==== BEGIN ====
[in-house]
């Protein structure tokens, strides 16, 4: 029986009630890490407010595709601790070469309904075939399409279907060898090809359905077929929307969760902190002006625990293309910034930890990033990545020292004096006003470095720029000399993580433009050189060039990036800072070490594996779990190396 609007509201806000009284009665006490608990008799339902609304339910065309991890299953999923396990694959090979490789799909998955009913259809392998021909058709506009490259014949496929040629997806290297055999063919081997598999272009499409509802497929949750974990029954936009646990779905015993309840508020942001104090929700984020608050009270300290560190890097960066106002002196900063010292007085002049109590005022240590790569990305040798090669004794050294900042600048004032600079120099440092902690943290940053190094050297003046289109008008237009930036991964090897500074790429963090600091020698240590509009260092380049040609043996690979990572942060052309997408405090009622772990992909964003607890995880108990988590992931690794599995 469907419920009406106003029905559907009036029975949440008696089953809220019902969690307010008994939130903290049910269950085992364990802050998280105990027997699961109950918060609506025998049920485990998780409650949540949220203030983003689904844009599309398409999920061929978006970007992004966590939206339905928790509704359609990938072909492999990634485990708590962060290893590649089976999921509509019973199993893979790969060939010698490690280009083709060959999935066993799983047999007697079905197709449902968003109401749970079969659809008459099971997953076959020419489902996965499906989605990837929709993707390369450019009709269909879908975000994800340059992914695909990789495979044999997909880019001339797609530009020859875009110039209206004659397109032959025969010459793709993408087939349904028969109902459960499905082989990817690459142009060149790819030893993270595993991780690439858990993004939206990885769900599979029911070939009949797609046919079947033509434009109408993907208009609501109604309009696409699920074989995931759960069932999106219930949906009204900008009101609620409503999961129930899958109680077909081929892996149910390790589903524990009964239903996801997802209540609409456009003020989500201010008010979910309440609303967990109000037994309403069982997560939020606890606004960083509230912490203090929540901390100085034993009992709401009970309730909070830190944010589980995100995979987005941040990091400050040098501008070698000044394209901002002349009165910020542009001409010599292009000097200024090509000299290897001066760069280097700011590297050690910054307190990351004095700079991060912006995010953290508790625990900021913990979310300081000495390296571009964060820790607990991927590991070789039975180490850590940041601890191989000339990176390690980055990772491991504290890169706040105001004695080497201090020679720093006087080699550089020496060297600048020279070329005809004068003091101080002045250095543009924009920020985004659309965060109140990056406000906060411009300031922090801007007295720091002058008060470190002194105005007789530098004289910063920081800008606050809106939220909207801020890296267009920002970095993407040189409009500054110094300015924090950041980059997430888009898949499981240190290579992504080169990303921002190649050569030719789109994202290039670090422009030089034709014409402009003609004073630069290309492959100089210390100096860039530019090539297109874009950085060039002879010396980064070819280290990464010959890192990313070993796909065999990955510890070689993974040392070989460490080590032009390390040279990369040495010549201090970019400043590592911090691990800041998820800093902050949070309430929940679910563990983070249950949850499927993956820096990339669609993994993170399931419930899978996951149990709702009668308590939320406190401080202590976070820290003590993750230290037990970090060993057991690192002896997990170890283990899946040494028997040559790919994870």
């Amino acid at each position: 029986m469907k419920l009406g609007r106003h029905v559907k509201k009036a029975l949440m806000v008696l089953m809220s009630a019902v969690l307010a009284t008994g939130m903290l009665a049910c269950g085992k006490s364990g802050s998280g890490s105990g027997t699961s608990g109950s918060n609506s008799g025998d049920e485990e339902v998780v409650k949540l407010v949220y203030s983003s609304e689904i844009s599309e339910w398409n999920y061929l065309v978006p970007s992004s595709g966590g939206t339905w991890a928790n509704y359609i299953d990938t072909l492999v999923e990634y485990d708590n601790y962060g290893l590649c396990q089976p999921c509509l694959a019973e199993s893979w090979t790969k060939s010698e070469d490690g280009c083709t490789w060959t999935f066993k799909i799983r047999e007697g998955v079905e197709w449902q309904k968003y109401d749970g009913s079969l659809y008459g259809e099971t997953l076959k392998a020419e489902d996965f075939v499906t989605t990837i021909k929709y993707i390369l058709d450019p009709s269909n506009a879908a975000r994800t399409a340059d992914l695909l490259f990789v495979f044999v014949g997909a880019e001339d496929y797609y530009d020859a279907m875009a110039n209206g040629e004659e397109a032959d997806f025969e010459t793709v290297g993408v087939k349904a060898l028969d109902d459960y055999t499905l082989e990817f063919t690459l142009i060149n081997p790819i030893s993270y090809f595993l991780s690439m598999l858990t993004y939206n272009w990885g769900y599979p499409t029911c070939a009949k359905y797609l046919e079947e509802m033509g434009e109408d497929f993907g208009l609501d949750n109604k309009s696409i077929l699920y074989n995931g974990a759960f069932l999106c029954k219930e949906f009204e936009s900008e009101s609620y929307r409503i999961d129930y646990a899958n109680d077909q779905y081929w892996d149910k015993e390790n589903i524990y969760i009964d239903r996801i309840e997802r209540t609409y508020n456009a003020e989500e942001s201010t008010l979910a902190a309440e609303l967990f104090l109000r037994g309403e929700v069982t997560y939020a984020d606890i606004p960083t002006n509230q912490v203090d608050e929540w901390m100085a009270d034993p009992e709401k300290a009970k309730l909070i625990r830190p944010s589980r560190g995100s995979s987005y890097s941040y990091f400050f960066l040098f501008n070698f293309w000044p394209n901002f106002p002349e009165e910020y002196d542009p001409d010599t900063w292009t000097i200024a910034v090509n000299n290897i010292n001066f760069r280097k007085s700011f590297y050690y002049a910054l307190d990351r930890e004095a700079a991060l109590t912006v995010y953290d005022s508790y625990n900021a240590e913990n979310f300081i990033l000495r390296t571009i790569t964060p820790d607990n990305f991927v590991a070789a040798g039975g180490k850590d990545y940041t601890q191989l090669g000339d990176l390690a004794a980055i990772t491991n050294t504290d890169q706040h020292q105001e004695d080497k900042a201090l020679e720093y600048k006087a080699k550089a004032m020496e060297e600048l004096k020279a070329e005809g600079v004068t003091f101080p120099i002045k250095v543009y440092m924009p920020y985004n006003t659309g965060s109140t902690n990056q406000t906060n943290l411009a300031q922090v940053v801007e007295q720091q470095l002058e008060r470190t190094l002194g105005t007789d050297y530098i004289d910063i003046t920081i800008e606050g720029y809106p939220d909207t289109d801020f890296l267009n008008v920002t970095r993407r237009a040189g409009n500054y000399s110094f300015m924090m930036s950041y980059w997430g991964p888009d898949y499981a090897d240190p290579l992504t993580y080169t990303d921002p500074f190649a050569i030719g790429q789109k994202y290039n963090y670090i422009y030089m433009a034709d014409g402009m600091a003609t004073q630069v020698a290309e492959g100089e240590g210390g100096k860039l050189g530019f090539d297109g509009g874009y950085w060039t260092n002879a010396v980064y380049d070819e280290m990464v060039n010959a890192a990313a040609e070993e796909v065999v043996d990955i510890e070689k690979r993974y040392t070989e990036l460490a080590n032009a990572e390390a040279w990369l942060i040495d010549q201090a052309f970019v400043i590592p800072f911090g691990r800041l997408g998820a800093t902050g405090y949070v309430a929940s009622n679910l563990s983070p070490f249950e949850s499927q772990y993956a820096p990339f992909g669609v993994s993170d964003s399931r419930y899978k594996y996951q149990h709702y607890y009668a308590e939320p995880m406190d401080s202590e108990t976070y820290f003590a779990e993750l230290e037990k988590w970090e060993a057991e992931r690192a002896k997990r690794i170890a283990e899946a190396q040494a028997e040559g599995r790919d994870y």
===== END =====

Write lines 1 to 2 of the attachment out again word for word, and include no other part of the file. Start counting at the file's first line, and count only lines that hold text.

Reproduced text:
[in-house]
């Protein structure tokens, strides 16, 4: 029986009630890490407010595709601790070469309904075939399409279907060898090809359905077929929307969760902190002006625990293309910034930890990033990545020292004096006003470095720029000399993580433009050189060039990036800072070490594996779990190396 609007509201806000009284009665006490608990008799339902609304339910065309991890299953999923396990694959090979490789799909998955009913259809392998021909058709506009490259014949496929040629997806290297055999063919081997598999272009499409509802497929949750974990029954936009646990779905015993309840508020942001104090929700984020608050009270300290560190890097960066106002002196900063010292007085002049109590005022240590790569990305040798090669004794050294900042600048004032600079120099440092902690943290940053190094050297003046289109008008237009930036991964090897500074790429963090600091020698240590509009260092380049040609043996690979990572942060052309997408405090009622772990992909964003607890995880108990988590992931690794599995 469907419920009406106003029905559907009036029975949440008696089953809220019902969690307010008994939130903290049910269950085992364990802050998280105990027997699961109950918060609506025998049920485990998780409650949540949220203030983003689904844009599309398409999920061929978006970007992004966590939206339905928790509704359609990938072909492999990634485990708590962060290893590649089976999921509509019973199993893979790969060939010698490690280009083709060959999935066993799983047999007697079905197709449902968003109401749970079969659809008459099971997953076959020419489902996965499906989605990837929709993707390369450019009709269909879908975000994800340059992914695909990789495979044999997909880019001339797609530009020859875009110039209206004659397109032959025969010459793709993408087939349904028969109902459960499905082989990817690459142009060149790819030893993270595993991780690439858990993004939206990885769900599979029911070939009949797609046919079947033509434009109408993907208009609501109604309009696409699920074989995931759960069932999106219930949906009204900008009101609620409503999961129930899958109680077909081929892996149910390790589903524990009964239903996801997802209540609409456009003020989500201010008010979910309440609303967990109000037994309403069982997560939020606890606004960083509230912490203090929540901390100085034993009992709401009970309730909070830190944010589980995100995979987005941040990091400050040098501008070698000044394209901002002349009165910020542009001409010599292009000097200024090509000299290897001066760069280097700011590297050690910054307190990351004095700079991060912006995010953290508790625990900021913990979310300081000495390296571009964060820790607990991927590991070789039975180490850590940041601890191989000339990176390690980055990772491991504290890169706040105001004695080497201090020679720093006087080699550089020496060297600048020279070329005809004068003091101080002045250095543009924009920020985004659309965060109140990056406000906060411009300031922090801007007295720091002058008060470190002194105005007789530098004289910063920081800008606050809106939220909207801020890296267009920002970095993407040189409009500054110094300015924090950041980059997430888009898949499981240190290579992504080169990303921002190649050569030719789109994202290039670090422009030089034709014409402009003609004073630069290309492959100089210390100096860039530019090539297109874009950085060039002879010396980064070819280290990464010959890192990313070993796909065999990955510890070689993974040392070989460490080590032009390390040279990369040495010549201090970019400043590592911090691990800041998820800093902050949070309430929940679910563990983070249950949850499927993956820096990339669609993994993170399931419930899978996951149990709702009668308590939320406190401080202590976070820290003590993750230290037990970090060993057991690192002896997990170890283990899946040494028997040559790919994870």